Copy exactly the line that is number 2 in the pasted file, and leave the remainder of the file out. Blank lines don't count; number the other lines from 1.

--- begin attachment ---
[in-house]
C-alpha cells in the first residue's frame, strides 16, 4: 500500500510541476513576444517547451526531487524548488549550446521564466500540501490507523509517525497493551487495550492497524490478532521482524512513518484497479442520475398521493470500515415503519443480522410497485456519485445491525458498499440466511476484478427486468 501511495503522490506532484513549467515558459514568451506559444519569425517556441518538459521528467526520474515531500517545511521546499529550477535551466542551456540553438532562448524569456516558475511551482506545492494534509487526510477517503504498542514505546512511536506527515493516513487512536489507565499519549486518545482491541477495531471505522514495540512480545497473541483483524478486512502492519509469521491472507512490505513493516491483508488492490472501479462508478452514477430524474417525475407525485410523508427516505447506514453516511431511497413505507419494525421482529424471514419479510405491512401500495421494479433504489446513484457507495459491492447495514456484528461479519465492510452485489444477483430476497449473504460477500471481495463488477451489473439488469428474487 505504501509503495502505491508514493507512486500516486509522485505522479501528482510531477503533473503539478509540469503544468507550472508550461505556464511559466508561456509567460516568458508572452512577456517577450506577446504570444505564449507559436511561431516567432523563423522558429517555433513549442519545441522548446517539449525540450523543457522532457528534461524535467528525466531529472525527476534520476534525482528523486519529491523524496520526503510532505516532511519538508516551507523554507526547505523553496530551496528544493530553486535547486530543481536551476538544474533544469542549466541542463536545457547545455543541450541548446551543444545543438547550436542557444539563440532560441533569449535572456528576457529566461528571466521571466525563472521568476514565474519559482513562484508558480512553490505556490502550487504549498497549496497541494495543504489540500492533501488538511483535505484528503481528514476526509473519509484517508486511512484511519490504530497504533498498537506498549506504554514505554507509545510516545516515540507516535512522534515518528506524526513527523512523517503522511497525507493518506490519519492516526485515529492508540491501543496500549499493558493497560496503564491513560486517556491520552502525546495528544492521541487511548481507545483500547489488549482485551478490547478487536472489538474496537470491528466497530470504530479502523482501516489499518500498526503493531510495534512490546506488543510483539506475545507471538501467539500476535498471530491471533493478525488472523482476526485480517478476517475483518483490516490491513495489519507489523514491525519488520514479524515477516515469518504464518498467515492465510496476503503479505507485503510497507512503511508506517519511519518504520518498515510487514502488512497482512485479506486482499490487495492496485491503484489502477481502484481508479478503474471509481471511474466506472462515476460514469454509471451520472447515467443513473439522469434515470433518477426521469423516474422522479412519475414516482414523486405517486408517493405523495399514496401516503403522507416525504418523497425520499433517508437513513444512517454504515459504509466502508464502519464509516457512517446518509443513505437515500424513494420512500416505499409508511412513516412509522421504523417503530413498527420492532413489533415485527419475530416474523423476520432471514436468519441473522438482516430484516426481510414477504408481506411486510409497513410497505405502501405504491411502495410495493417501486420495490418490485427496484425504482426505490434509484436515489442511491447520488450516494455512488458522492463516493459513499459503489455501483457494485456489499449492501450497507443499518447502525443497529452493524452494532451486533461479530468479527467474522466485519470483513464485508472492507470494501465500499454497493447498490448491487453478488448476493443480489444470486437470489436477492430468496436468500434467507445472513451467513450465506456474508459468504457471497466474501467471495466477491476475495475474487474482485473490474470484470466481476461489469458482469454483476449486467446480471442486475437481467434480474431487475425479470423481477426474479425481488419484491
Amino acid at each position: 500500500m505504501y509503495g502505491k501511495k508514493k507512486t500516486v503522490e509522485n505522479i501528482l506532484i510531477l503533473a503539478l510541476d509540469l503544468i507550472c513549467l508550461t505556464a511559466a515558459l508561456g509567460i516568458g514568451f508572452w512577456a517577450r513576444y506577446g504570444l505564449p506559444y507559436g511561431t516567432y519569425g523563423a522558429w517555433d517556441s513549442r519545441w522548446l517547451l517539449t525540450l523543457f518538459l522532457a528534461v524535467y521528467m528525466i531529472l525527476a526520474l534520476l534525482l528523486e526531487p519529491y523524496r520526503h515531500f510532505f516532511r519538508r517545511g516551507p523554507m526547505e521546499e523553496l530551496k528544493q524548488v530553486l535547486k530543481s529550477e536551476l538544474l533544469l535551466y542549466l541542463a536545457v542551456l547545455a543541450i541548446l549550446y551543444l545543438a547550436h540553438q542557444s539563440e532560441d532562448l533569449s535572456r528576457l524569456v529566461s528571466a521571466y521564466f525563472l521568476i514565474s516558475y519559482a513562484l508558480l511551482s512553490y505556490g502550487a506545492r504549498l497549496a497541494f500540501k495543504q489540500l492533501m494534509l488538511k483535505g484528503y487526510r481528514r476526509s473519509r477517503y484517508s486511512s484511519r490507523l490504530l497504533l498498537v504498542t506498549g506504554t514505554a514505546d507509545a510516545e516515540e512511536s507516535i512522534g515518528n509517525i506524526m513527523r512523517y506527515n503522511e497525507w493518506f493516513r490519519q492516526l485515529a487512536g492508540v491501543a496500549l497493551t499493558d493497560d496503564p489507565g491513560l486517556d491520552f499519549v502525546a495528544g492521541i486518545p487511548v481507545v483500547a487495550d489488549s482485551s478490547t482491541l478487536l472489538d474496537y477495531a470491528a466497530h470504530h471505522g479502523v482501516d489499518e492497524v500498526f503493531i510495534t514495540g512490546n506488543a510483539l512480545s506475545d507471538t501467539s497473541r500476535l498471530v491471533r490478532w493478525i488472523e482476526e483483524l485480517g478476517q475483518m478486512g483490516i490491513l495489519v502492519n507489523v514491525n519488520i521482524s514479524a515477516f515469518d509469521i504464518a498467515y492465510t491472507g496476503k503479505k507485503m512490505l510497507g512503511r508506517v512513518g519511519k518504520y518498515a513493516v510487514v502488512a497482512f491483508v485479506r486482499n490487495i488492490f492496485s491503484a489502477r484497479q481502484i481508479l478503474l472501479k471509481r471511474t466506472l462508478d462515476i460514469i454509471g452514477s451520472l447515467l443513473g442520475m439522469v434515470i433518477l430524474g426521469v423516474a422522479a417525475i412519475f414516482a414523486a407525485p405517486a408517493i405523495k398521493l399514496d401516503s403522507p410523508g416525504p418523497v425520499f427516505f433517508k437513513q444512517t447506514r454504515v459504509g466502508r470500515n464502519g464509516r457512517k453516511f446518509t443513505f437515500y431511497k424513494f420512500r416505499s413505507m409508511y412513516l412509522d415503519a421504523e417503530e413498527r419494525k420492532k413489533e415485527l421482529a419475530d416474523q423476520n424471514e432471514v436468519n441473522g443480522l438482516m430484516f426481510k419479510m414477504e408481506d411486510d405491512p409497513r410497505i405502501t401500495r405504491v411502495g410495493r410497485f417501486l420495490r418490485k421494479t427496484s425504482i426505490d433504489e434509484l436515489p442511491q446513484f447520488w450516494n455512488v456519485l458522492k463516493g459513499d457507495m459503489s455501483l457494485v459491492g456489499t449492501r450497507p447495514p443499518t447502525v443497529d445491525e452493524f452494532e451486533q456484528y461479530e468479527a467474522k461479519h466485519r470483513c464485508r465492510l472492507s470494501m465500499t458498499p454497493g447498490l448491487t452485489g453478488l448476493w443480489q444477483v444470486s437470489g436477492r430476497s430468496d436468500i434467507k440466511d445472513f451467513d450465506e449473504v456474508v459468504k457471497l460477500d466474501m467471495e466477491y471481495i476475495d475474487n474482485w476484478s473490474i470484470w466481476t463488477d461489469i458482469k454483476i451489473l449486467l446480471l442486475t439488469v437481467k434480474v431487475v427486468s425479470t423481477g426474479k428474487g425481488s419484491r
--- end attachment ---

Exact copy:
C-alpha cells in the first residue's frame, strides 16, 4: 500500500510541476513576444517547451526531487524548488549550446521564466500540501490507523509517525497493551487495550492497524490478532521482524512513518484497479442520475398521493470500515415503519443480522410497485456519485445491525458498499440466511476484478427486468 501511495503522490506532484513549467515558459514568451506559444519569425517556441518538459521528467526520474515531500517545511521546499529550477535551466542551456540553438532562448524569456516558475511551482506545492494534509487526510477517503504498542514505546512511536506527515493516513487512536489507565499519549486518545482491541477495531471505522514495540512480545497473541483483524478486512502492519509469521491472507512490505513493516491483508488492490472501479462508478452514477430524474417525475407525485410523508427516505447506514453516511431511497413505507419494525421482529424471514419479510405491512401500495421494479433504489446513484457507495459491492447495514456484528461479519465492510452485489444477483430476497449473504460477500471481495463488477451489473439488469428474487 505504501509503495502505491508514493507512486500516486509522485505522479501528482510531477503533473503539478509540469503544468507550472508550461505556464511559466508561456509567460516568458508572452512577456517577450506577446504570444505564449507559436511561431516567432523563423522558429517555433513549442519545441522548446517539449525540450523543457522532457528534461524535467528525466531529472525527476534520476534525482528523486519529491523524496520526503510532505516532511519538508516551507523554507526547505523553496530551496528544493530553486535547486530543481536551476538544474533544469542549466541542463536545457547545455543541450541548446551543444545543438547550436542557444539563440532560441533569449535572456528576457529566461528571466521571466525563472521568476514565474519559482513562484508558480512553490505556490502550487504549498497549496497541494495543504489540500492533501488538511483535505484528503481528514476526509473519509484517508486511512484511519490504530497504533498498537506498549506504554514505554507509545510516545516515540507516535512522534515518528506524526513527523512523517503522511497525507493518506490519519492516526485515529492508540491501543496500549499493558493497560496503564491513560486517556491520552502525546495528544492521541487511548481507545483500547489488549482485551478490547478487536472489538474496537470491528466497530470504530479502523482501516489499518500498526503493531510495534512490546506488543510483539506475545507471538501467539500476535498471530491471533493478525488472523482476526485480517478476517475483518483490516490491513495489519507489523514491525519488520514479524515477516515469518504464518498467515492465510496476503503479505507485503510497507512503511508506517519511519518504520518498515510487514502488512497482512485479506486482499490487495492496485491503484489502477481502484481508479478503474471509481471511474466506472462515476460514469454509471451520472447515467443513473439522469434515470433518477426521469423516474422522479412519475414516482414523486405517486408517493405523495399514496401516503403522507416525504418523497425520499433517508437513513444512517454504515459504509466502508464502519464509516457512517446518509443513505437515500424513494420512500416505499409508511412513516412509522421504523417503530413498527420492532413489533415485527419475530416474523423476520432471514436468519441473522438482516430484516426481510414477504408481506411486510409497513410497505405502501405504491411502495410495493417501486420495490418490485427496484425504482426505490434509484436515489442511491447520488450516494455512488458522492463516493459513499459503489455501483457494485456489499449492501450497507443499518447502525443497529452493524452494532451486533461479530468479527467474522466485519470483513464485508472492507470494501465500499454497493447498490448491487453478488448476493443480489444470486437470489436477492430468496436468500434467507445472513451467513450465506456474508459468504457471497466474501467471495466477491476475495475474487474482485473490474470484470466481476461489469458482469454483476449486467446480471442486475437481467434480474431487475425479470423481477426474479425481488419484491